Our summer of (cautious) freedom in France meant the end of my daily journaling. It was almost like I was happy to be rid of it- I had an actual life again and didn’t need to invent one in a notebook!
And then the second lockdown came. This time, to put it lightly, I no longer wanted to reach for anything pink and fluffy. I felt blue, the bluest.
The contents of my journal came to resemble the sad, restless, sometimes despairing tone of entries from trying times in my late teens and early twenties. Not the kind of headspace I had been hoping to return to. It’s like I began treating my journal like people at my Christian high school told us not to treat God- as something we turned to and used only in our darkest times. While I’m in no way religious (and certainly do not consider my journal a deity, no matter how much I worship my own handwriting), I do feel like I used to be much better at turning to my journal to document everything I’m grateful for and blessed to have. I don’t want its pages to be filled only with doom and gloom- if nothing else, it’s no fun to reread. This is part of the reason why it’s been so important to us to have JoClub prompts that directly ask us to stop and smell the roses.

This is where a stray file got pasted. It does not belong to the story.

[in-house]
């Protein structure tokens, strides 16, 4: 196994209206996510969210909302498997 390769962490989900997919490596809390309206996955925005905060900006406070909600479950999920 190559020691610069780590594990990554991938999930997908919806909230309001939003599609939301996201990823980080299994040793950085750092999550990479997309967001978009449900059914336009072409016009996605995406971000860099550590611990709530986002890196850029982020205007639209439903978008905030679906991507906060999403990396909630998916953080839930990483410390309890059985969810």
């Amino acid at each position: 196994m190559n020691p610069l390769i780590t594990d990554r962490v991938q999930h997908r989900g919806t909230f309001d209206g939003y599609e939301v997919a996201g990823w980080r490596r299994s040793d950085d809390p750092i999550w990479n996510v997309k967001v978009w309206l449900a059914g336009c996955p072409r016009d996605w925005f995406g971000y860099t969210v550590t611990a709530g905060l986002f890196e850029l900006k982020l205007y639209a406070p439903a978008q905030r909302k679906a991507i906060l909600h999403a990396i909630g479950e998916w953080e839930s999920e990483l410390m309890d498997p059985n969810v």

Another change in my journaling this year came in the form of JoClub. For the first time in my life, I had something that was usually so solitary become a collective experience. I met strangers from all corners of the world- and not only did I meet them, I met their inner thoughts, the pages of their journals, their triumphs and heartbreaks and fears and frustrations. In a year where it was more important than ever to remember that I was not alone, JoClub gave me exactly that. Reminders that my worries were found on the journal pages of so many others, too. That we were in this together, all clumsily trying to figure it out.
So this year, whether happy or hopeless, journaling has been a salve when I’ve really needed it, a distraction when I’ve wanted one, and, sometimes, an inadequate search for comfort.
It hasn’t managed to be a bandaid for this horrid year, but it has often felt like tending to a wound- even if this has sometimes meant picking at the scab, then redressing it, only to watch it start bleeding once more. Importantly, it has at least reminded me that this wound, like all the rest, will one day heal.